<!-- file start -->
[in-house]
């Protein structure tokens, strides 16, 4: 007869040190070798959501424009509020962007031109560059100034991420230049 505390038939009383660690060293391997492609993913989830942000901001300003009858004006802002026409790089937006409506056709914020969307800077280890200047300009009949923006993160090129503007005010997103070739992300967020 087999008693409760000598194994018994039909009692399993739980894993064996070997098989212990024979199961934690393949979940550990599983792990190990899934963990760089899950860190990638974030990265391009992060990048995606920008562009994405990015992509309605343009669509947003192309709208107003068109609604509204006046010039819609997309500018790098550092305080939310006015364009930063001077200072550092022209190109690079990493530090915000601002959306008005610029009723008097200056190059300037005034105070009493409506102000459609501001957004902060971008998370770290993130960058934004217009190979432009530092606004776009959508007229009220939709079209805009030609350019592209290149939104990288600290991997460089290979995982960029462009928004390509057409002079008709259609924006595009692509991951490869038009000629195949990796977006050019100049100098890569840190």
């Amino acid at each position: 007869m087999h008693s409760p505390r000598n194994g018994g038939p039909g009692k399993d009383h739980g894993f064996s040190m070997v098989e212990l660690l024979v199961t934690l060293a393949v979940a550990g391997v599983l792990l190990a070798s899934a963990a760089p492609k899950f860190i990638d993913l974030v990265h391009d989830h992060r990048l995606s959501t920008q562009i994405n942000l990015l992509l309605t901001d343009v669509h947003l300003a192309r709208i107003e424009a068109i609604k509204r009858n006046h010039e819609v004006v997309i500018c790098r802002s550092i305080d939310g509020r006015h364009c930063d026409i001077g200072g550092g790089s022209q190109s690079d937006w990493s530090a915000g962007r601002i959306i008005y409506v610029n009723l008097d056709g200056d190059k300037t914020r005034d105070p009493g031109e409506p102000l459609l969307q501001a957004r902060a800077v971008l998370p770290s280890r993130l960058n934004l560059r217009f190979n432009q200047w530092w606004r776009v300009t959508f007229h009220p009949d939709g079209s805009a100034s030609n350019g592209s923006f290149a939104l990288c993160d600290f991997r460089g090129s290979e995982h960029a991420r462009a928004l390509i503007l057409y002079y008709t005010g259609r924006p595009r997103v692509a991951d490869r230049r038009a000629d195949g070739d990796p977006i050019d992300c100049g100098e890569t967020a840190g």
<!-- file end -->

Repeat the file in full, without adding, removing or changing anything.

[in-house]
């Protein structure tokens, strides 16, 4: 007869040190070798959501424009509020962007031109560059100034991420230049 505390038939009383660690060293391997492609993913989830942000901001300003009858004006802002026409790089937006409506056709914020969307800077280890200047300009009949923006993160090129503007005010997103070739992300967020 087999008693409760000598194994018994039909009692399993739980894993064996070997098989212990024979199961934690393949979940550990599983792990190990899934963990760089899950860190990638974030990265391009992060990048995606920008562009994405990015992509309605343009669509947003192309709208107003068109609604509204006046010039819609997309500018790098550092305080939310006015364009930063001077200072550092022209190109690079990493530090915000601002959306008005610029009723008097200056190059300037005034105070009493409506102000459609501001957004902060971008998370770290993130960058934004217009190979432009530092606004776009959508007229009220939709079209805009030609350019592209290149939104990288600290991997460089290979995982960029462009928004390509057409002079008709259609924006595009692509991951490869038009000629195949990796977006050019100049100098890569840190």
């Amino acid at each position: 007869m087999h008693s409760p505390r000598n194994g018994g038939p039909g009692k399993d009383h739980g894993f064996s040190m070997v098989e212990l660690l024979v199961t934690l060293a393949v979940a550990g391997v599983l792990l190990a070798s899934a963990a760089p492609k899950f860190i990638d993913l974030v990265h391009d989830h992060r990048l995606s959501t920008q562009i994405n942000l990015l992509l309605t901001d343009v669509h947003l300003a192309r709208i107003e424009a068109i609604k509204r009858n006046h010039e819609v004006v997309i500018c790098r802002s550092i305080d939310g509020r006015h364009c930063d026409i001077g200072g550092g790089s022209q190109s690079d937006w990493s530090a915000g962007r601002i959306i008005y409506v610029n009723l008097d056709g200056d190059k300037t914020r005034d105070p009493g031109e409506p102000l459609l969307q501001a957004r902060a800077v971008l998370p770290s280890r993130l960058n934004l560059r217009f190979n432009q200047w530092w606004r776009v300009t959508f007229h009220p009949d939709g079209s805009a100034s030609n350019g592209s923006f290149a939104l990288c993160d600290f991997r460089g090129s290979e995982h960029a991420r462009a928004l390509i503007l057409y002079y008709t005010g259609r924006p595009r997103v692509a991951d490869r230049r038009a000629d195949g070739d990796p977006i050019d992300c100049g100098e890569t967020a840190g």